You have correctly understood the quote about what fossils say on divergence dates. A clade can exist before it appears in the fossil record, but the reverse is impossible, so fossils give latest possible dates for cladogeneses. That's ancient wisdom that we merely repeated to make sure everyone understood we had understood it. :-)

Parsimony is more prone to long-branch attraction than ML and Bayesian analysis. Kolaczkowski & Thornton (2004) confirmed this once again. Still, there are conditions when parsimony nevertheless works better than the other methods. This happens when the nucleotides in the dataset have many different speeds of evolution (and when there's not too much long-branch attraction in the dataset, obviously). In ML at least (I'm not familiar with MrBayes), you can tell the program how many rate categories you want it to recognise in your data, but the default is just four, which is certainly ridiculous in many cases, and increasing the number of categories drastically increases the calculation time. (At least one of our calculations already took a week...) Parsimony doesn't have this problem because it doesn't assume that the evolution speeds of any two nucleotides are correlated. That's a short summary of Kolaczkowski & Thornton (2004); do read the paper and the supp. inf..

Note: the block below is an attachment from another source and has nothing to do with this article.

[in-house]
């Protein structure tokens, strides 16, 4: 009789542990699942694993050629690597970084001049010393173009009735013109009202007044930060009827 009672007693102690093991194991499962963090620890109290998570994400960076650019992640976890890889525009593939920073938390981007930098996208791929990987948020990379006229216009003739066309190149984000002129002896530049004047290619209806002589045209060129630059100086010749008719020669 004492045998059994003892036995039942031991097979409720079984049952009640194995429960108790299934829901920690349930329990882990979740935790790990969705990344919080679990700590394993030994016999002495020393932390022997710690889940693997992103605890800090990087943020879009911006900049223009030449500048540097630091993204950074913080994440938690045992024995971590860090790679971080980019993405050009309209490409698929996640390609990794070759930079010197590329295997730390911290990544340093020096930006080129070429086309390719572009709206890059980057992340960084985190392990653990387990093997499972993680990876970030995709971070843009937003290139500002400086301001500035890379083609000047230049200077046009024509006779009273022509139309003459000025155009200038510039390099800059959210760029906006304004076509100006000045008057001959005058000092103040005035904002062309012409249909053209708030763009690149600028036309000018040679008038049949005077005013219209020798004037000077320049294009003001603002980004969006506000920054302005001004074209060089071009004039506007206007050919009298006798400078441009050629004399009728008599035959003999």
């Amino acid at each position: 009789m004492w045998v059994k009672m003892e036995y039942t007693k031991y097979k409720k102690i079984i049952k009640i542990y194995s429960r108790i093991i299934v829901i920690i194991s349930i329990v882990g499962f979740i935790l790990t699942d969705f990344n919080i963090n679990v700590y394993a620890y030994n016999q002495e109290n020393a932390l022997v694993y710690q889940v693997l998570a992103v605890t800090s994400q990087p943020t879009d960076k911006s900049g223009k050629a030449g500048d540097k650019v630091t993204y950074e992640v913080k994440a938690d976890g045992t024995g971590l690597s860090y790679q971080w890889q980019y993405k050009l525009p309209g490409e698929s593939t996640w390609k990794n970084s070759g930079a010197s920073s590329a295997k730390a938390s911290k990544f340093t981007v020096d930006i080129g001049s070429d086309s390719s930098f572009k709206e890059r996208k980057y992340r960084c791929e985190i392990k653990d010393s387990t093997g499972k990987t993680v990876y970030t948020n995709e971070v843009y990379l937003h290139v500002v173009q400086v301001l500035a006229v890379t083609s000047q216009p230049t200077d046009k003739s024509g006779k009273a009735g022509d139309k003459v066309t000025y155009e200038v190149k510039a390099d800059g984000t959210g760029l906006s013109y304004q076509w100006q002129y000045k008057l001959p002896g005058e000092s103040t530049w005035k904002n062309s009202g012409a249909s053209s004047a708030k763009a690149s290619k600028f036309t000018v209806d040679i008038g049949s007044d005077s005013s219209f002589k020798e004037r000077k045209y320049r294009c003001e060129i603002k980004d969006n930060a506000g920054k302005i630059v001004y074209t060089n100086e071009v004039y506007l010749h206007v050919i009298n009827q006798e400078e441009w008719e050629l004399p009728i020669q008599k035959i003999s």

On the other hand, we -- as well as our reviewers, who were for the most part paleontologists -- were completely unaware of the fact that Kolaczkowski & Thornton (2004) was just the beginning of an enormous battle in the literature that continues to the present day. One day I'll have to start reading up on it. :-]

PATHd8 looks promising based on the papers that have used it so far, but on our dataset -- which was probably just too small for PATHd8 -- it produced zero-time branches (as explained in our lengthy appendices). This is clearly nonsense, so we gave it up.

QDate is a very primitive program. As its name says, all it does is quartet-dating: you give it a symmetric tree with four terminal taxa, you give it dates for the two upper nodes, and it calculates the age of the root node. This is usually unsuitable for real data. Unlike r8s, however, it gives a confidence interval, which is great. We made an entire appendix about the QDate results.